Being the guardian of such an individual is much better than being the father in law of Harry Lord of the Vale, a healthy adult. At least it has a date of expiration that is in best case scenario what 8 years into the future, whereas the other is immediate termination of the authority and priviliges you held as the guardian of the vale.

    Killing Robyn, at least in the near future, is the worst move Petyr can pull in the vale. Marrying Sansa to the heir ensures that should Robyn dies, which is quite possible and even expected considering his sickly nature and that the Winter has come, you still have some degree of connection to the ruler of Vale and may have a sway over him but it is nowhere near that as of the Lord Protector where you basically rule the vale yourself.

    I agree for the most part. What I wrote is reffering to the problems the positions bring him. He is simply does not have the clout to make good on the authority he should have in theory, in terms of prestige, military might and pedigree. Furthermore it is a contentious office which he acquired in dubious circumstances and has a tenuous claim to, which is why the Vale was on the brink of open revolt to deprive him of it as soon as he gained the position. His power lies in having a network of influence and making deals. 

    Of course, having the title is better than not having it. If nothing else, he could well be kicked out of the Vale entirely if Robert dies. And being the Lord Protector gives him a place and a reason for people to deal with him and helps him expand his influence. The reason he is taking such risks is precisely because his status in the Vale is precarious.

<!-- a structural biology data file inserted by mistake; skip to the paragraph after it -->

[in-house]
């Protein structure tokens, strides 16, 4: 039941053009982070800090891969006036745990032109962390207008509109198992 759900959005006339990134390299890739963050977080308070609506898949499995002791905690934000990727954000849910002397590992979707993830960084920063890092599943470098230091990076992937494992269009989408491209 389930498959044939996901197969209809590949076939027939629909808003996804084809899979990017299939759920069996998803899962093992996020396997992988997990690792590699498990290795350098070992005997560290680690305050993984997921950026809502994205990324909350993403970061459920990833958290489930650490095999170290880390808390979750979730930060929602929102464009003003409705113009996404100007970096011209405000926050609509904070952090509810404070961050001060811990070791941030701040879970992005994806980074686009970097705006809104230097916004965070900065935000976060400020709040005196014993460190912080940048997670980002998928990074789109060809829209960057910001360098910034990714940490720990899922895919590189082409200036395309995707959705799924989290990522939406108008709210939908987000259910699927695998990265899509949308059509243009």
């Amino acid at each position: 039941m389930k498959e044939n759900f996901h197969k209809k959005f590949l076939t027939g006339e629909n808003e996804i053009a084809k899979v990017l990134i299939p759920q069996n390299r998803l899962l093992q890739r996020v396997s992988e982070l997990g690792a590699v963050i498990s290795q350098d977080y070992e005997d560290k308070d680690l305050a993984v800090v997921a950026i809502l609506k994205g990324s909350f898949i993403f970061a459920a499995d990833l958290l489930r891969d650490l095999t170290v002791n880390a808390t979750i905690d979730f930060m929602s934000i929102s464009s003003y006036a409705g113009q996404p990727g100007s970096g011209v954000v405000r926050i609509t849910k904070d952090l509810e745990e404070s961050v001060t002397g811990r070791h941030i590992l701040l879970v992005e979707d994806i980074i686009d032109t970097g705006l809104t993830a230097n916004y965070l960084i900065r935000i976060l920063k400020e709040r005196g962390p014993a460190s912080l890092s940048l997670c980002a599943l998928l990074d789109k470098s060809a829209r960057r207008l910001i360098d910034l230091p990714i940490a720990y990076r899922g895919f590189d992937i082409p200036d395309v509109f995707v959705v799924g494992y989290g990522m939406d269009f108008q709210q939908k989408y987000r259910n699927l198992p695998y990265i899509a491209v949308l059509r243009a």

Essentially this is plan C. Plan A would have been a stable and manageable Lysa and B a healthy Robert whom he would have had the time to mold into his puppet, while ruling in his name. Sansa to Littlefinger is essentially Lysa 2.0.

  18. 1 hour ago, Lyanna<3Rhaegar said:

    I don't know. Petyr's ambitions for Alayne to marry Harry the heir are all for nought if Sweet Robin lives to a ripe old age, right? 

    It doesn't seem as much as an ambition as it is setting himself up for the future. Sweetrobin, as things stand now seems unlikely to grow up to a healthy individual much less an effective lord of the Vale. Being the guardian of such an individual is a liability, besides the fact that it is a position with an expiration date, though I don't believe that he cares that much for the title as it is not much good to him.

    Meanwhile, public displays of Sweetrobin's frailty and demeanor would only be ammunition to his rivals in regards to his suitability for the role of guardian and Lord Protector. However, it is a risky strategy, because should Robert die before he has secured his position in Harry's circle he is in danger of being marginalised.

    He needs to find a way to stay relevant.